The Google Play Store has been identified as the leading source of malware on Android devices in a recent academic study - which is considered to be the largest of its kind to date.
Using telemetry data provided by NortonLifeLock (formerly Symantec), researchers analyzed the origins of app installations on more than 12 million Android devices over a four-month period (June to September 2019).
In total, the researchers looked at more than 34 million installs APK (Android application) for 7,9 million unique applications.
The research team said it looked at 12 major categories leading to application installations, which included:
- Applications installed from the official Play Store
- Applications installed from alternative markets (also known as third-party application stores),
- Download applications through web browsers
- Applications installed through commercial PPI (pay-per-install) programs
- Installed applications via backup and restore
- Installed applications from an instant message
- The application was installed loaded on disk and installed through the local file manager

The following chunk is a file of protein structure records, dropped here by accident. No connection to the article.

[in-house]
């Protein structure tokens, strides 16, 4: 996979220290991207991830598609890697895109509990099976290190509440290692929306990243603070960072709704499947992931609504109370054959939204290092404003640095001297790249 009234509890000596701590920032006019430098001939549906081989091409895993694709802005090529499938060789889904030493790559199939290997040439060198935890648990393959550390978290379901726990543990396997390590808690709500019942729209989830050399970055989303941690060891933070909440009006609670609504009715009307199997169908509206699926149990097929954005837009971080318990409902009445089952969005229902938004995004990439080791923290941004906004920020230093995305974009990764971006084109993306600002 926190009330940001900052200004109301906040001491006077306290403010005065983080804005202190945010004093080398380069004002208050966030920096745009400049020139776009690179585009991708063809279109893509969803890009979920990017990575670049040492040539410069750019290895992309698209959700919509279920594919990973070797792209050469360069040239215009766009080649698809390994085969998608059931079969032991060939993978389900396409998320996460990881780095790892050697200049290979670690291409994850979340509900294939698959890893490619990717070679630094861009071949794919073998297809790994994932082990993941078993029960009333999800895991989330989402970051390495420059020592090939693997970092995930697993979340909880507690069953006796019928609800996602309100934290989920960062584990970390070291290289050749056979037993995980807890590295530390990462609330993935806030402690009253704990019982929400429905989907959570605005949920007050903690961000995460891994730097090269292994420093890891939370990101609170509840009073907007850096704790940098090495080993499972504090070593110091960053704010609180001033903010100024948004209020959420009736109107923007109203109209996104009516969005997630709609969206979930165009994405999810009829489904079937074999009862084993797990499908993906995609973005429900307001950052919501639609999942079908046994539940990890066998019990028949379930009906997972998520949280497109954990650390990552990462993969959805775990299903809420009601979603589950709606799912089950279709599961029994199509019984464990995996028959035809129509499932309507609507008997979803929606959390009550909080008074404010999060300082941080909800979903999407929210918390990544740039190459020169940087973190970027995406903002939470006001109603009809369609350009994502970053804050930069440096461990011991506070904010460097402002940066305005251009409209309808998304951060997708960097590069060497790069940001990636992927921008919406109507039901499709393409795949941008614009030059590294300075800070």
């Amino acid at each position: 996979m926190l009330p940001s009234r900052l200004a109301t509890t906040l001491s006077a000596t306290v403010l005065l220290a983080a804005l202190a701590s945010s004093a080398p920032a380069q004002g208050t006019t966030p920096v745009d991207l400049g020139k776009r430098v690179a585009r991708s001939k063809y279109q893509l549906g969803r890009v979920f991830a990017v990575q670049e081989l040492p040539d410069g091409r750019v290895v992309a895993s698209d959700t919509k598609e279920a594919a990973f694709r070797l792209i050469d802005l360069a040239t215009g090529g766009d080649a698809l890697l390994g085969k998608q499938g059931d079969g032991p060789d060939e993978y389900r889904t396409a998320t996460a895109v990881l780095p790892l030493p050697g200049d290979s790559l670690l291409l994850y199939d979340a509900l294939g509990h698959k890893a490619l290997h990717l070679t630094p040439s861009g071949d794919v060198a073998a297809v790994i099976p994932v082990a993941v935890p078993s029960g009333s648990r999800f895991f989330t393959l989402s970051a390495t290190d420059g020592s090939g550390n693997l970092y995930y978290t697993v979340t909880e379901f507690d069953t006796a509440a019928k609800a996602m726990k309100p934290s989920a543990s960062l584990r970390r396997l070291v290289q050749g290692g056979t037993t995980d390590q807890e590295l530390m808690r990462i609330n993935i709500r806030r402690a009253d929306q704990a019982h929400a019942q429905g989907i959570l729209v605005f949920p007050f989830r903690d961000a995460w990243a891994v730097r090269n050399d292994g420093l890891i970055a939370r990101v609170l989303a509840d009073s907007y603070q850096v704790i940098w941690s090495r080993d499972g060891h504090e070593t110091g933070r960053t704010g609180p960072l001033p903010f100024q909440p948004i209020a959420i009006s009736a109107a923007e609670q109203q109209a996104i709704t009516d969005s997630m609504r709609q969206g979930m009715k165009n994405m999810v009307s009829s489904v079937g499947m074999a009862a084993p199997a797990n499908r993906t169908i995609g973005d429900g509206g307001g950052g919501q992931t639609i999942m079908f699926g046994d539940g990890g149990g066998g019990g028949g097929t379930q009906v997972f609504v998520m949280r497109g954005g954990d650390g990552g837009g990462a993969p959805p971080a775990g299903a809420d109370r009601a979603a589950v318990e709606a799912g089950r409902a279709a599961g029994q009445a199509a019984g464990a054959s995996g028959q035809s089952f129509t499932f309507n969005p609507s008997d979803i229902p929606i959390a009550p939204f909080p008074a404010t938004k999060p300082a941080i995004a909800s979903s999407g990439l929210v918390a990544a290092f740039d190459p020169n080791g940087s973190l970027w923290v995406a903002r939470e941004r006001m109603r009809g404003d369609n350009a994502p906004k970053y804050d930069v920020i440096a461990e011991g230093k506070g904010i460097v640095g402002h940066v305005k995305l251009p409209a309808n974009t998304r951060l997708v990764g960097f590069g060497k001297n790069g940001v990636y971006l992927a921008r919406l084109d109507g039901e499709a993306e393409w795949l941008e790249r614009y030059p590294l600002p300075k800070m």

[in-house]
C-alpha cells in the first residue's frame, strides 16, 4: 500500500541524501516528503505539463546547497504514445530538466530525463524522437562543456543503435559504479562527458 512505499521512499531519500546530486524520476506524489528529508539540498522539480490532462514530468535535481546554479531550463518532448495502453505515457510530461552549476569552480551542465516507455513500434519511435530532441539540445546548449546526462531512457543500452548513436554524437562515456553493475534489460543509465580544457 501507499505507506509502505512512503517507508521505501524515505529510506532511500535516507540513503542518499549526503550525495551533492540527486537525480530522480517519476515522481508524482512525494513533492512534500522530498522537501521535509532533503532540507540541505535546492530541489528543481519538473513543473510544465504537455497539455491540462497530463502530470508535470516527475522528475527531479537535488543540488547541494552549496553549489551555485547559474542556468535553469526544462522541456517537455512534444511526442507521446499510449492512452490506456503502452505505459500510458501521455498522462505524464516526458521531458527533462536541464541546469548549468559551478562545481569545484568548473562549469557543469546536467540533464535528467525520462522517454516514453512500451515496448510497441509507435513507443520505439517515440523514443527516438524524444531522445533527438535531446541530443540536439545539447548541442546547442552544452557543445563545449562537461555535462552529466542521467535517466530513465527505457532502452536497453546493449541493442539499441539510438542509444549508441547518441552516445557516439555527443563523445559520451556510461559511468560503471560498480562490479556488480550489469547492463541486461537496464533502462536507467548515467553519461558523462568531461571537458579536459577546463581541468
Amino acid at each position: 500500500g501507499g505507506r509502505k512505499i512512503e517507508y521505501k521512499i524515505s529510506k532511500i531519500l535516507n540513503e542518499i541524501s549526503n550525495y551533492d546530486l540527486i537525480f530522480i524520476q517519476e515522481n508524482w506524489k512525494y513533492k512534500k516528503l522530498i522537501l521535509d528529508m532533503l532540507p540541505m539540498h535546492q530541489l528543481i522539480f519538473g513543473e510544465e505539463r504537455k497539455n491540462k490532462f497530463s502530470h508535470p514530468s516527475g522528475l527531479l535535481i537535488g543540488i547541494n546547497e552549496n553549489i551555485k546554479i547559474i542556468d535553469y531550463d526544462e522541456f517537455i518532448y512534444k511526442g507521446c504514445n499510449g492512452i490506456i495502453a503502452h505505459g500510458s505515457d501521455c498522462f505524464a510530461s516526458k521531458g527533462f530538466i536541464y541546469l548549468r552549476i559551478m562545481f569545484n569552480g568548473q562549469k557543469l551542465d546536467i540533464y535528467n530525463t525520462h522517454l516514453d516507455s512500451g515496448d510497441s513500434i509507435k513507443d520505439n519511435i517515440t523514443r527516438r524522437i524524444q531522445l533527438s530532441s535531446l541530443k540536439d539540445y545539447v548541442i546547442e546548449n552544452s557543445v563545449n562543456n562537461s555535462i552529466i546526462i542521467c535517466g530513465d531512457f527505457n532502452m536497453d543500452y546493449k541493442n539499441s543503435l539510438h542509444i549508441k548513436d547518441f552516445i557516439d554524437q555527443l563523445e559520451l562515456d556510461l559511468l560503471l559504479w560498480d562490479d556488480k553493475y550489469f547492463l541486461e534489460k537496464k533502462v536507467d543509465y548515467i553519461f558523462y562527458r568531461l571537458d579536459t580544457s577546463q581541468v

- Installed applications from file sharing applications
- Pre-installed applications on the device (bloatware)
- Applications installed through mobile management servers (MDMs) (applications that are installed by companies on the devices of their employees)
- Applications installed via “package installers"
The results showed that about 67% of the malicious app installs found by researchers came from the Google Play Store.
10% came from alternative markets, dispelling a common belief that most Android malware comes from third-party app stores.
The research, entitled "How Did That Get In My Phone? Unwanted App Distribution on Android Devices ”, is available for λήψη in the form PDF and compiled by NortonLifeLock researchers and the IMDEA Software Institute in Madrid Spain.
Source of information: zdnet.com